Alexander Butterfield

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Alexander Butterfield
Alexander Butterfield, photo portrait, Nixon administration, black and white.jpg
United States
Federal Aviation Administrator
In office
March 14, 1973 – March 31, 1975
Preceded byJohn H. Shaffer
Succeeded byJohn L. McLucas
Personal details
Alexander Porter Butterfield

(1926-04-06) April 6, 1926 (age 93)
Pensacola, Florida
Alma materUniversity of Maryland, College Park (BS)
George Washington University (MS)
University of California, San Diego (MA)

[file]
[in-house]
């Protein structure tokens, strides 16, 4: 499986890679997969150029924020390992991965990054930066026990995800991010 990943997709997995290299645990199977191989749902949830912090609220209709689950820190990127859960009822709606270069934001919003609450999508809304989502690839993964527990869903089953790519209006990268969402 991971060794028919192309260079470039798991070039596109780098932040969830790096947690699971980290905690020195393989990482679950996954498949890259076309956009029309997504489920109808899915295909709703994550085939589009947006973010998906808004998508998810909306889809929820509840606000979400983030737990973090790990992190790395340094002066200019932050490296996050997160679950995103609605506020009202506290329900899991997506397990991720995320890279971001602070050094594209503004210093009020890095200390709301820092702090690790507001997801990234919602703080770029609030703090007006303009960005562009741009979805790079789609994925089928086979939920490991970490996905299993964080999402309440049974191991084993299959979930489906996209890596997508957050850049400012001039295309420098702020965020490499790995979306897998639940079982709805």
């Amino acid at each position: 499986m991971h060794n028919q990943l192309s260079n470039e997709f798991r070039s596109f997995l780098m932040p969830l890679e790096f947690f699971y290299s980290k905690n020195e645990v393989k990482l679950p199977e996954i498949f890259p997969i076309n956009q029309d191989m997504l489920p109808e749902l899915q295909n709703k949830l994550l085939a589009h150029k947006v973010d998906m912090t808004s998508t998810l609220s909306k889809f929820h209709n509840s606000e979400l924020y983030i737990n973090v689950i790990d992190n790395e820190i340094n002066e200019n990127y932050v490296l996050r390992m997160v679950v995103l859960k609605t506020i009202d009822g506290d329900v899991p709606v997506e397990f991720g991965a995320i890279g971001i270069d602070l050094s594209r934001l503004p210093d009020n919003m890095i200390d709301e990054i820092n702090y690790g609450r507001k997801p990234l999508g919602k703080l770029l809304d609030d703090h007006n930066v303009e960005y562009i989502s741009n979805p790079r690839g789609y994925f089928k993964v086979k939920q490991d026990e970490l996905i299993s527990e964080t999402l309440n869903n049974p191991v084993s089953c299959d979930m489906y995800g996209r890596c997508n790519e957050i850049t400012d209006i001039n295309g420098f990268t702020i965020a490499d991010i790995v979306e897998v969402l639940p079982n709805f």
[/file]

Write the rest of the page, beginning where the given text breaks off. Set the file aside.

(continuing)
AwardsDistinguished Flying Cross
Military service
Branch/serviceUnited States Air Force
Battles/warsVietnam War

Alexander Porter Butterfield (born April 6, 1926) is a U.S. military officer, public servant, and businessman. He served as the deputy assistant to President Richard Nixon from 1969 to 1973.

Butterfield revealed the existence of the White House taping system on July 13, 1973, during the Watergate scandal investigation, but had no involvement in the scandal. From 1973 to 1975, he served as administrator of the Federal Aviation Administration.[1]

References[change | change source]

  1. "Alexander Butterfield: "Evening With"". Lyndon B. Johnson Presidential Library. 2005. Retrieved July 13, 2016.

Other websites[change | change source]

Media related to Alexander Butterfield at Wikimedia Commons